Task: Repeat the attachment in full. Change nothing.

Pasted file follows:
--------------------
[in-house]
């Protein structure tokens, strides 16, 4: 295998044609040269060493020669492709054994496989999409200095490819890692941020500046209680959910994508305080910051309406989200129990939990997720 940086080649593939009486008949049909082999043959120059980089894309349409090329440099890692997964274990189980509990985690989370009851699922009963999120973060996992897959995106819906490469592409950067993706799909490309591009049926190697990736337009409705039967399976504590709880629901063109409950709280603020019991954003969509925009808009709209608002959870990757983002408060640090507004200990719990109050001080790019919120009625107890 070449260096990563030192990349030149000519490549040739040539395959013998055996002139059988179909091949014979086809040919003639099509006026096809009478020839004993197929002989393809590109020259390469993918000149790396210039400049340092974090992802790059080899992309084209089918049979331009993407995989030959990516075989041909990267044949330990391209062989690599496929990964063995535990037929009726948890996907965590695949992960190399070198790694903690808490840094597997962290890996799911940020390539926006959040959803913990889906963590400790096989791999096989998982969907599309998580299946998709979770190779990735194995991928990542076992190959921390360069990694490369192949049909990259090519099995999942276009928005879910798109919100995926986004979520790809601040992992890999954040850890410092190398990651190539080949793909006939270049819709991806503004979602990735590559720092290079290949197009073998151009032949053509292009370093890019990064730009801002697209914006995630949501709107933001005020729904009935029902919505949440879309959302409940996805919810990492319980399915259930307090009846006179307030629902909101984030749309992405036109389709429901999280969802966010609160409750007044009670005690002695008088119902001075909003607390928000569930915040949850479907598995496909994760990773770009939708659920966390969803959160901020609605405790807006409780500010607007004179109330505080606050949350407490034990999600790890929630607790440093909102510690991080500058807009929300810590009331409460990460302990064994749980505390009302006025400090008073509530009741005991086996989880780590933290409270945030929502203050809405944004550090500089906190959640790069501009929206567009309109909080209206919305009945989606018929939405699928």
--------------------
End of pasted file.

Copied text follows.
[in-house]
């Protein structure tokens, strides 16, 4: 295998044609040269060493020669492709054994496989999409200095490819890692941020500046209680959910994508305080910051309406989200129990939990997720 940086080649593939009486008949049909082999043959120059980089894309349409090329440099890692997964274990189980509990985690989370009851699922009963999120973060996992897959995106819906490469592409950067993706799909490309591009049926190697990736337009409705039967399976504590709880629901063109409950709280603020019991954003969509925009808009709209608002959870990757983002408060640090507004200990719990109050001080790019919120009625107890 070449260096990563030192990349030149000519490549040739040539395959013998055996002139059988179909091949014979086809040919003639099509006026096809009478020839004993197929002989393809590109020259390469993918000149790396210039400049340092974090992802790059080899992309084209089918049979331009993407995989030959990516075989041909990267044949330990391209062989690599496929990964063995535990037929009726948890996907965590695949992960190399070198790694903690808490840094597997962290890996799911940020390539926006959040959803913990889906963590400790096989791999096989998982969907599309998580299946998709979770190779990735194995991928990542076992190959921390360069990694490369192949049909990259090519099995999942276009928005879910798109919100995926986004979520790809601040992992890999954040850890410092190398990651190539080949793909006939270049819709991806503004979602990735590559720092290079290949197009073998151009032949053509292009370093890019990064730009801002697209914006995630949501709107933001005020729904009935029902919505949440879309959302409940996805919810990492319980399915259930307090009846006179307030629902909101984030749309992405036109389709429901999280969802966010609160409750007044009670005690002695008088119902001075909003607390928000569930915040949850479907598995496909994760990773770009939708659920966390969803959160901020609605405790807006409780500010607007004179109330505080606050949350407490034990999600790890929630607790440093909102510690991080500058807009929300810590009331409460990460302990064994749980505390009302006025400090008073509530009741005991086996989880780590933290409270945030929502203050809405944004550090500089906190959640790069501009929206567009309109909080209206919305009945989606018929939405699928």